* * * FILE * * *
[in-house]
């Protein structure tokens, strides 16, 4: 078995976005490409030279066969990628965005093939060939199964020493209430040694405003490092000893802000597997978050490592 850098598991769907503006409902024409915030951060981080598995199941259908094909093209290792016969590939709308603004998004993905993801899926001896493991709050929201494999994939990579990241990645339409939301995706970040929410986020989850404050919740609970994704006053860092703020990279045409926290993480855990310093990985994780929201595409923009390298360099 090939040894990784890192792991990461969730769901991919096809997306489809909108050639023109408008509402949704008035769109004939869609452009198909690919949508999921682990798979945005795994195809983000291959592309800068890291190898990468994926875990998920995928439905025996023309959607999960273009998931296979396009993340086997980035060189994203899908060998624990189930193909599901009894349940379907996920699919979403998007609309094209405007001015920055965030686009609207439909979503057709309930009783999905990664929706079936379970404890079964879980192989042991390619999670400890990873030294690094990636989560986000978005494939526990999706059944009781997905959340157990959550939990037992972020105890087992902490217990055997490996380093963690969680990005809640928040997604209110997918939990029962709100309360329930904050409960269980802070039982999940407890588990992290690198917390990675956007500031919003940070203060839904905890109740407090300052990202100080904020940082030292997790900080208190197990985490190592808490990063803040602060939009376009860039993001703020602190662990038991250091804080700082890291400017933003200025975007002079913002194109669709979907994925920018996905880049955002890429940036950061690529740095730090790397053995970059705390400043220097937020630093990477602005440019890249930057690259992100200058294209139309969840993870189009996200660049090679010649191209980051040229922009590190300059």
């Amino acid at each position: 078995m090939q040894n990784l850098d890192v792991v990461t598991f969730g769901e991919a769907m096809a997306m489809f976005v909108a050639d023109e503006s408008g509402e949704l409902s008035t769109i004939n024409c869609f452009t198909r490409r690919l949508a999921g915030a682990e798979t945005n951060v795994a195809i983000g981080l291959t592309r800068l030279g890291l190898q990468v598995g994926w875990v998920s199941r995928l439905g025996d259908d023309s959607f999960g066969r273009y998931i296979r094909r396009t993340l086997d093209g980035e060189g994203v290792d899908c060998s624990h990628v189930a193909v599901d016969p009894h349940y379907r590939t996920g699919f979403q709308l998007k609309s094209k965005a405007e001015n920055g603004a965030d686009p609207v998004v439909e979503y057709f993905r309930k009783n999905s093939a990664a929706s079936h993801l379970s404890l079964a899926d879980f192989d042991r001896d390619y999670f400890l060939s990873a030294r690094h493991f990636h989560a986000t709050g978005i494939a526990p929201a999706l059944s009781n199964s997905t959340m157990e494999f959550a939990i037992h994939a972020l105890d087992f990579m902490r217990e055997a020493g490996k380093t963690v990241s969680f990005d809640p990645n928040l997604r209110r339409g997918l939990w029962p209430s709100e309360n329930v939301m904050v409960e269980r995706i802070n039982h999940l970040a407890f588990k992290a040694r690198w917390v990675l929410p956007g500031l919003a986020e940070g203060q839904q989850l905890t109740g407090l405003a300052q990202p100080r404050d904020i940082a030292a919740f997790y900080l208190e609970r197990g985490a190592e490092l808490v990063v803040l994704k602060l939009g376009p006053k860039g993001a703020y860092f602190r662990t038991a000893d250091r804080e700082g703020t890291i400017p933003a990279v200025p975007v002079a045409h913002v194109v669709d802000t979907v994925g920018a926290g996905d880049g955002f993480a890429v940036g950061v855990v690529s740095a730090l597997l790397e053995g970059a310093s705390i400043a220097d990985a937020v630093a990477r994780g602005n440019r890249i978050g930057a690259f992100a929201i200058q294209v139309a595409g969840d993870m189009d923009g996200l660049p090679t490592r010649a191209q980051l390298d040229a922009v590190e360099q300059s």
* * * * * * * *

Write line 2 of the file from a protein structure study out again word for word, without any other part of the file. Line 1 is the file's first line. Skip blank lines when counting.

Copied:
């Protein structure tokens, strides 16, 4: 078995976005490409030279066969990628965005093939060939199964020493209430040694405003490092000893802000597997978050490592 850098598991769907503006409902024409915030951060981080598995199941259908094909093209290792016969590939709308603004998004993905993801899926001896493991709050929201494999994939990579990241990645339409939301995706970040929410986020989850404050919740609970994704006053860092703020990279045409926290993480855990310093990985994780929201595409923009390298360099 090939040894990784890192792991990461969730769901991919096809997306489809909108050639023109408008509402949704008035769109004939869609452009198909690919949508999921682990798979945005795994195809983000291959592309800068890291190898990468994926875990998920995928439905025996023309959607999960273009998931296979396009993340086997980035060189994203899908060998624990189930193909599901009894349940379907996920699919979403998007609309094209405007001015920055965030686009609207439909979503057709309930009783999905990664929706079936379970404890079964879980192989042991390619999670400890990873030294690094990636989560986000978005494939526990999706059944009781997905959340157990959550939990037992972020105890087992902490217990055997490996380093963690969680990005809640928040997604209110997918939990029962709100309360329930904050409960269980802070039982999940407890588990992290690198917390990675956007500031919003940070203060839904905890109740407090300052990202100080904020940082030292997790900080208190197990985490190592808490990063803040602060939009376009860039993001703020602190662990038991250091804080700082890291400017933003200025975007002079913002194109669709979907994925920018996905880049955002890429940036950061690529740095730090790397053995970059705390400043220097937020630093990477602005440019890249930057690259992100200058294209139309969840993870189009996200660049090679010649191209980051040229922009590190300059």